Differences Between Morning Light And Afternoon Light in Photography

Just as there are differences between early and late morning light, so are there differences between morning and afternoon light.  The most obvious difference is the direction of the light source as the sun rises and as it sets.  This has nothing to do with the quality of the light, but may affect the composition of a photograph using shadow for dramatic effect, as a shadow falling in a particular direction can give a more pleasing picture than the same shot with shadows coming from the opposite direction.

Apart from the sun’s direction, differences can be substantial, and can be tested simply by taking a photo in the morning, recording the time, then taking the same shot in the afternoon (or periodically throughout the day for a full record).  Colours are warmer in early morning or late afternoon light due to the low angle of the sun, and these are the best times to take landscape photos.  Distinct elements such as shadow and texture are added to the scene, enriching your photograph and raising it above the average in quality.

Our eyes have a greater range for the nuances of light than does a camera, which is why a scene you think would be a great shot with shadow or bright highlights can be disappointing when it lacks the impact that you saw as you set up the shot.  To get a grasp of this, you need to look really closely at the effect of light at different times of the day.  You will find that the light just after sunrise or later in the day gives a warm effect, while a cool effect occurs on overcast days, before sunrise or after sunset.  Distinct dark shadows are a feature of bright, sunny days.

Once you have tested the effect of changing light on a particular scene, you will have observed how the angle of the sun (amongst other changing conditions such as season and climate) greatly alters how the scene looks.  If you have taken a series of shots of the same scene at different times of the day and in different conditions you will have a better understanding of what to expect when you take photographs under certain conditions.  Poor understanding of light can give you a lesser result than you could have achieved, or even ruin your photos.  To improve your competence as a photographer it is essential that you be able to use the prevailing light conditions, and through your knowledge of the capabilities of your camera and your own eye for an appealing composition take some magic shots.

When the sun is low you can choose how to position your shot – with the light behind you (front lit), from the side to add drama or with the sun facing you (backlit) which gives you yet more illumination options – rim lit, transillumination (light shining through objects such as flower petals) or silhouettes.  Later in the day you have more time to observe the play of light on the landscape and select your shots than you do at sunrise.  (Convenience may not be a consideration to the really dedicated photographer but for many of us it certainly is).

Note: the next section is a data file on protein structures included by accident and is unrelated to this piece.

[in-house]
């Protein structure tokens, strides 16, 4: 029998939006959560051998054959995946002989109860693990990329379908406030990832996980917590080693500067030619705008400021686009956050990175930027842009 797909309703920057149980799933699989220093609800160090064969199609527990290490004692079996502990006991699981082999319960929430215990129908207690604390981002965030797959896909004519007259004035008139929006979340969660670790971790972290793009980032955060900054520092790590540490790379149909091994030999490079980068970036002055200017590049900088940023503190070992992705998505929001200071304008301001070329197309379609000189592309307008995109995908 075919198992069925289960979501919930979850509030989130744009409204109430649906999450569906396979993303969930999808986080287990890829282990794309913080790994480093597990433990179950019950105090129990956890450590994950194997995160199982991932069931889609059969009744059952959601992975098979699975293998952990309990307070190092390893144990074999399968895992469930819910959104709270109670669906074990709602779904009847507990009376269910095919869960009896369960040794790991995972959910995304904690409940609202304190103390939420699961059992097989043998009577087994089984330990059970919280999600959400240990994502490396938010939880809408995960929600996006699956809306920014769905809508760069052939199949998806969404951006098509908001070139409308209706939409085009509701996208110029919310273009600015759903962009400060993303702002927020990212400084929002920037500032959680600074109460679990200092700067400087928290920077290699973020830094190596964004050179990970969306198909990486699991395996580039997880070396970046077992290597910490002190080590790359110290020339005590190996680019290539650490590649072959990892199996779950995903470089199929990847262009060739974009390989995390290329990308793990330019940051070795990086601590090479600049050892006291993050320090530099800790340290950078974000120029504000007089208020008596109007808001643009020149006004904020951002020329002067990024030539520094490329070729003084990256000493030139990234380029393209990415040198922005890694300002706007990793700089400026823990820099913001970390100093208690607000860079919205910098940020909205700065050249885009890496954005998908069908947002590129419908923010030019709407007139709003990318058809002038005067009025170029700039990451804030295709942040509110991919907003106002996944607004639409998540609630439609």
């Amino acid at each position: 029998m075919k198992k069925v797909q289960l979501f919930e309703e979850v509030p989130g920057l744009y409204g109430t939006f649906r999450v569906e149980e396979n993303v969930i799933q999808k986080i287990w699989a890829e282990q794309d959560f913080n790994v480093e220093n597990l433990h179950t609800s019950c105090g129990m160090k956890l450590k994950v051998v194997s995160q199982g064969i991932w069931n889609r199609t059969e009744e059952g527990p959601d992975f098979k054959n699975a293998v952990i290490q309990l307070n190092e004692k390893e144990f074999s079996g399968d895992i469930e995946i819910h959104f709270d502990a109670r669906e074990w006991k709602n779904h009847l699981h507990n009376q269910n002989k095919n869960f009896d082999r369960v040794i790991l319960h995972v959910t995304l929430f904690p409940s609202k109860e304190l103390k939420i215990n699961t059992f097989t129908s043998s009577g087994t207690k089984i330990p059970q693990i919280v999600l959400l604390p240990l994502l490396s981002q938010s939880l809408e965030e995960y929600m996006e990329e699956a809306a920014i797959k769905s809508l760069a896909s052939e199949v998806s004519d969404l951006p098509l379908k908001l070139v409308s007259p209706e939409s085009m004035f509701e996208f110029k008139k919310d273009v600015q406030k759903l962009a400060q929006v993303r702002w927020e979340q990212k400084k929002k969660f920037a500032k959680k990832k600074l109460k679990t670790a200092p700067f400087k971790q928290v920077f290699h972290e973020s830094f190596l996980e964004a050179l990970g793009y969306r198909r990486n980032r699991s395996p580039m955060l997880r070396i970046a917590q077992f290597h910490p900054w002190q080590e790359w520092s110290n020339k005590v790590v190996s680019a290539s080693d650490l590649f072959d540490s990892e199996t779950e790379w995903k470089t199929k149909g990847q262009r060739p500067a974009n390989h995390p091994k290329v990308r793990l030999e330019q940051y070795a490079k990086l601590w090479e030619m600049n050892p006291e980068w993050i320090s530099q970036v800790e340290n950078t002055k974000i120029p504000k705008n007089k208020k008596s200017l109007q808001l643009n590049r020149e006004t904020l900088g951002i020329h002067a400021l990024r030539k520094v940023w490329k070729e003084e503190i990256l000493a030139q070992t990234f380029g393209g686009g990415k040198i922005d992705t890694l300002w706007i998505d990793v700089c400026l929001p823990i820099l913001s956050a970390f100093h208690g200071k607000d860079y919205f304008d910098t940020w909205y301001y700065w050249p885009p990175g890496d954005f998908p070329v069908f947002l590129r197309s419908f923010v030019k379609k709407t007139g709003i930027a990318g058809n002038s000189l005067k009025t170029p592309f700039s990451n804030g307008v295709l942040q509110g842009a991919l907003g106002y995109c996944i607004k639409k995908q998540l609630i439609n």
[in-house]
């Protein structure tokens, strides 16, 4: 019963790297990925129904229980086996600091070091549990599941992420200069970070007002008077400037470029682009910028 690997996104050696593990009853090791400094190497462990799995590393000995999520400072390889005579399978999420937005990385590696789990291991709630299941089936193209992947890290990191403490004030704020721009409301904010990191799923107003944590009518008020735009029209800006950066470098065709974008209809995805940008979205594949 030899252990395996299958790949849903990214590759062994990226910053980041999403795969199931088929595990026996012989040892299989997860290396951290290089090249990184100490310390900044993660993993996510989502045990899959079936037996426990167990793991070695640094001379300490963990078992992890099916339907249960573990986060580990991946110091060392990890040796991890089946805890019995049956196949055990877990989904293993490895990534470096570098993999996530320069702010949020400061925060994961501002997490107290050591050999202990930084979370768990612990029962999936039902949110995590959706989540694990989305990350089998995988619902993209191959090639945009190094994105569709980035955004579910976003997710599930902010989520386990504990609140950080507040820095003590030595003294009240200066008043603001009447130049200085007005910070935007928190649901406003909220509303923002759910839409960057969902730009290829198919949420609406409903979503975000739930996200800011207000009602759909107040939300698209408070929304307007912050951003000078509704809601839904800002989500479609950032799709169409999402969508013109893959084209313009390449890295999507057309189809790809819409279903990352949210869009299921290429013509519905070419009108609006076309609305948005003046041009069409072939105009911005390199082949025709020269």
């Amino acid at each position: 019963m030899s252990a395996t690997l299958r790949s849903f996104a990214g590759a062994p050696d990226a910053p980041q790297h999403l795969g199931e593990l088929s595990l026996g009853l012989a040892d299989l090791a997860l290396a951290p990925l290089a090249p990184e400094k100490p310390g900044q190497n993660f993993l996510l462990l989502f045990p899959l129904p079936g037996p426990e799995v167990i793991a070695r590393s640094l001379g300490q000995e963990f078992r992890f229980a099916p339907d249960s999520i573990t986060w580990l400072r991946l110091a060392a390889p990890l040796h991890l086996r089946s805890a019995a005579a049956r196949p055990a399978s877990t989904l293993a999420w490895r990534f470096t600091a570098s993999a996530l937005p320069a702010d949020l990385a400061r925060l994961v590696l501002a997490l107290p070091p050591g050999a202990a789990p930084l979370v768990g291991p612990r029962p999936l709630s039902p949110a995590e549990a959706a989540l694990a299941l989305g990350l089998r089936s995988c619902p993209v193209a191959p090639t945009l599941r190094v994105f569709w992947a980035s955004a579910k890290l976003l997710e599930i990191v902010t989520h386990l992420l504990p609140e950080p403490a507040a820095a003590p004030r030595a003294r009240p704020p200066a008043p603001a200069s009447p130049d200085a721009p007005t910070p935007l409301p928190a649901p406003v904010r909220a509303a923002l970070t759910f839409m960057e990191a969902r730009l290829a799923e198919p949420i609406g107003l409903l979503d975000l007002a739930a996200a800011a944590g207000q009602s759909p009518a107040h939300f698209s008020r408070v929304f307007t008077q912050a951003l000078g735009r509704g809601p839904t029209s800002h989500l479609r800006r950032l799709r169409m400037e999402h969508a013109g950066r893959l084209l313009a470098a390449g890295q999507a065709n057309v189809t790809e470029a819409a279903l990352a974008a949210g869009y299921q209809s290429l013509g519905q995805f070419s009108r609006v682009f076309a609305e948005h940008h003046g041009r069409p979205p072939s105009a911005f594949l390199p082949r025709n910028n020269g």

The differences between morning and afternoon light are due to atmospheric conditions, and may not be that great, particularly on days when the temperature has not changed much throughout the day and weather conditions have been calm.  The overnight drop in temperature and rise in dampness settles conditions, leaving the light fresher and clearer in the morning.  At the other end of the day the molecular structure of air is still affected by the day’s temperature, and it may contain a higher percentage of contaminants such as smog or dust which could give different photographic effects.

'Colour temperature' is a term originally used to describe the changing colours of a black object subject to high heat.  The Kelvin scale records the colours as they relate to particular temperatures and is used in photography as a measure of controlled lighting.  Natural lighting has a colour temperature but because it is not controlled, the colour temperature of a particular scene can be difficult to gauge.  Photographers using digital cameras have the benefit of ‘Auto White Balance’ but can change the ‘white balance’ to provide some creative images using the light conditions as a dramatic point rather than just to illuminate the scene.  Try shooting a morning or afternoon scene in ‘Auto’, then play around with the setting to see what impact you can achieve.